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            Interdialytic Weight Gain and Dry Weight

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              Indications for Dialysis in the ICU: Renal Replacement vs. Renal Support

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                Author and article information

                Journal
                BPU
                Blood Purif
                10.1159/issn.0253-5068
                Blood Purification
                S. Karger AG
                978-3-8055-7535-5
                978-3-318-00939-2
                0253-5068
                1421-9735
                2003
                2003
                22 January 2003
                : 21
                : 1
                : 72-78
                Affiliations
                aTransvivo, Inc., Napa, Calif.; bRenal Research Institute, New York, N.Y., USA, and cDepartment of Nephrology, St. Bortolo Hospital, Vicenza, Italy
                Article
                67861 Blood Purif 2003;21:72–78
                10.1159/000067861
                12566665
                © 2003 S. Karger AG, Basel

                Copyright: All rights reserved. No part of this publication may be translated into other languages, reproduced or utilized in any form or by any means, electronic or mechanical, including photocopying, recording, microcopying, or by any information storage and retrieval system, without permission in writing from the publisher. Drug Dosage: The authors and the publisher have exerted every effort to ensure that drug selection and dosage set forth in this text are in accord with current recommendations and practice at the time of publication. However, in view of ongoing research, changes in government regulations, and the constant flow of information relating to drug therapy and drug reactions, the reader is urged to check the package insert for each drug for any changes in indications and dosage and for added warnings and precautions. This is particularly important when the recommended agent is a new and/or infrequently employed drug. Disclaimer: The statements, opinions and data contained in this publication are solely those of the individual authors and contributors and not of the publishers and the editor(s). The appearance of advertisements or/and product references in the publication is not a warranty, endorsement, or approval of the products or services advertised or of their effectiveness, quality or safety. The publisher and the editor(s) disclaim responsibility for any injury to persons or property resulting from any ideas, methods, instructions or products referred to in the content or advertisements.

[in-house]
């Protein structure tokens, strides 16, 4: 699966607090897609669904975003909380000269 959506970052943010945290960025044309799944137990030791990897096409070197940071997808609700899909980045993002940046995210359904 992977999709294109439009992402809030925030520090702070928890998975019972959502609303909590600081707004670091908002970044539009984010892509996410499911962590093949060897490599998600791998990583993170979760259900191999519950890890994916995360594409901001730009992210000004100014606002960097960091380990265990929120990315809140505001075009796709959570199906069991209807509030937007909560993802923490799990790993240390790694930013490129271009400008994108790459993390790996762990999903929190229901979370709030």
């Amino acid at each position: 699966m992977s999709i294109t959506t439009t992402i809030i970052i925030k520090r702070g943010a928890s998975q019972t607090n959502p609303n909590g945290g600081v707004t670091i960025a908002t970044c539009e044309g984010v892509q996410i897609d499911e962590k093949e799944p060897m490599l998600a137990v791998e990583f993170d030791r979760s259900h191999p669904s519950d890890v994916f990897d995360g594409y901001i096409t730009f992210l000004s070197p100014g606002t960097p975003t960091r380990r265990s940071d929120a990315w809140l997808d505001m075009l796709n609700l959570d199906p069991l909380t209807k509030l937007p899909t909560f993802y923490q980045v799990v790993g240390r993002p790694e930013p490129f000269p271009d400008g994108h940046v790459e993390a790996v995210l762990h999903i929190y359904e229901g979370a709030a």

Page count
                Figures: 4, Tables: 3, References: 14, Pages: 7
                Product
                Self URI (application/pdf): https://www.karger.com/Article/Pdf/67861